Rare Earth Metals - a Bottleneck in Supply?

By Julian Jackson - 04 Jun 2011 7:47:1 GMT
Rare Earth Metals - a Bottleneck in Supply?

China currently supplies 97% of the so-called Rare Earths - metal elements which are vital to green technologies like electric cars, fuel cells or wind turbines, not to mention iPhones, plasma screens, and myriads of other consumer goods.

Because it needs them for its own manufacturing industry, China instituted export quotas in July last year, resulting in a 40% cutback.

The global price has sky-rocketed in response to this decision, triggering a hunt for other sources of the materials. According to a new report from Pike Research, demand for rare earths in the clean technology industry will reach 12,920 tons per year by 2017, up from approximately 9,000 tons annually in 2011, which could place an increased strain on global supply for these emerging applications.

A Rare Earth ore, with a one cent coin for comparison, photo: USGS

A Rare Earth ore, with a one cent coin for comparison, photo: USGS

The good news is that they are not that "rare". It is just that the low price discouraged production from other places, and the environmental consequences of mining and processing the ore were pretty grim: deadly acids like sulphuric, hydrochloric and nitric acid are needed to dissolve out the rare earths, and some of the residue contains radioactive substances like uranium and thorium. Most people have no idea how toxic the waste produced to make their latest smart phone actually is. One source outside China is Estonia in the Former Soviet Union.

Away from the sight of the world, the USSR was able to experiment with new methods of extracting the ores, with no-one able to complain about the damage to their environment. A huge open waste pond containing 6000 tons of tailings, including 1200 tons of Uranium was the object of a combined Baltic States and EU funded project, which saw the pond covered and made safer in 2009, although it will have to be monitored for 1000 years before the waste is no longer dangerous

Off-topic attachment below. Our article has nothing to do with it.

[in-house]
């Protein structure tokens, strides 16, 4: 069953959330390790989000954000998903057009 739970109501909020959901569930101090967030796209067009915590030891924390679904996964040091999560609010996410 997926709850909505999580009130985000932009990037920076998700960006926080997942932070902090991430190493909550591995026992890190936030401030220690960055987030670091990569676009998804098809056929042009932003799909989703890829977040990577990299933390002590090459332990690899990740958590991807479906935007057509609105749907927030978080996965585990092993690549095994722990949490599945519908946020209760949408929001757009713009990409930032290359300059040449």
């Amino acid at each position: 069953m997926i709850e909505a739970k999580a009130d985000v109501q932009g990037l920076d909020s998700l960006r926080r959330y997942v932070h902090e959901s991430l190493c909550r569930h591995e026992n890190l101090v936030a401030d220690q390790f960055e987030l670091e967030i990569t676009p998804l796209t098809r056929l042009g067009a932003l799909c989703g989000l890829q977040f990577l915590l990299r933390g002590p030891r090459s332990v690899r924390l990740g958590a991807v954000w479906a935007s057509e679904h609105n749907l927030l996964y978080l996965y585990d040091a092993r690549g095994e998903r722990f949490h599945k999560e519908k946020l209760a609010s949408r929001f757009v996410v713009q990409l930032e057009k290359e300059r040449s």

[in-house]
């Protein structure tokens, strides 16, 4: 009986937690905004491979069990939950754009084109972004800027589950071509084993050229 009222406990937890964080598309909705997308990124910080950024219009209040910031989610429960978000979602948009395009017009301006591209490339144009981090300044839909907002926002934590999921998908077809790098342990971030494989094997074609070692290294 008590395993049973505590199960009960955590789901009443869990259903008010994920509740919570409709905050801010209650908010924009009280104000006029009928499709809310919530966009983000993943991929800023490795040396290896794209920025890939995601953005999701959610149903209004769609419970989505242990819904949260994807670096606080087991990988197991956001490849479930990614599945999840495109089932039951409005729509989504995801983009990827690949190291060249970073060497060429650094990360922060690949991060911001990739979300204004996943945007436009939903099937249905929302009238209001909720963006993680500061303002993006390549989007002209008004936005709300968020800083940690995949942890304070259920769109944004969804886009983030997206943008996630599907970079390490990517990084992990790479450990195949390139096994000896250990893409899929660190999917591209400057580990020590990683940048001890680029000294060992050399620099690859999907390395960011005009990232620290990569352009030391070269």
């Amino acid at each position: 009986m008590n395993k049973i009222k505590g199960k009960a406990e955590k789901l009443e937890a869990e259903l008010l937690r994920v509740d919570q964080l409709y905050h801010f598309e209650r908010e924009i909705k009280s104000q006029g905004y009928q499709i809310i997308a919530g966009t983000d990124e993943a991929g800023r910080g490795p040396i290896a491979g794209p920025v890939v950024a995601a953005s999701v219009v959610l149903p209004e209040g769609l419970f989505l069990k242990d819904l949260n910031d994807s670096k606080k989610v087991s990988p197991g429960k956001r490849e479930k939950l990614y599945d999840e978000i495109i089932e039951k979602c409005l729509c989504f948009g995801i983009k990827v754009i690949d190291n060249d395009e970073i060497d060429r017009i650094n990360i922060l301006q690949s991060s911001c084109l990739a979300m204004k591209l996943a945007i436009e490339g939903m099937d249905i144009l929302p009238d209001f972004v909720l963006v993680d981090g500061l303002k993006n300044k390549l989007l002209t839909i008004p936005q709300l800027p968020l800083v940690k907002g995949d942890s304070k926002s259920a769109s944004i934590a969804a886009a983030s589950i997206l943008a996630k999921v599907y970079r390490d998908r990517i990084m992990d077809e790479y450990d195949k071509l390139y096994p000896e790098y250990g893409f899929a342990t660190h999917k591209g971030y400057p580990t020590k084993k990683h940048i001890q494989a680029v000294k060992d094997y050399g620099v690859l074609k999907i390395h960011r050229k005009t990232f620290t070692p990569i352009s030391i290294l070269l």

Many companies are searching the world to find other good sites to extract, and governments are becoming increasingly aware how vulnerable their economies are if there is just one global supplier. Prospecting is going on in the USA, Brazil, Australia, and Russia.

An Australian company called Lynas Group is currently hurrying to complete a massive project in Kuantan, Malaysia, which is projected to produce one third of the world's demand for rare earths in two years.

Since the Fukushima nuclear power plant disaster the Malaysian government has had qualms about this plant and a team of UN inspectors are checking the radioactive content of the waste produced. The plan is to transport some of the rare earths from Australia to Malaysia for further processing. This has resulted in opposition in both countries

The ultimate exploration location for rare earth depots must surely be the moon. Mr. Naveen Jain, who has started a company called Moon Express Inc. in California, has plans to send robotic rovers to the moon, to search for ores, which would then be mined and sent back via rocket. At least he wouldn't have to worry about protesters.

Top image is Flotation Section viewed from Ball Mill area at the Concentration Plant, Mount Weld, Western Australia, courtesy Lynas Corporation.

Link: Rare Earths.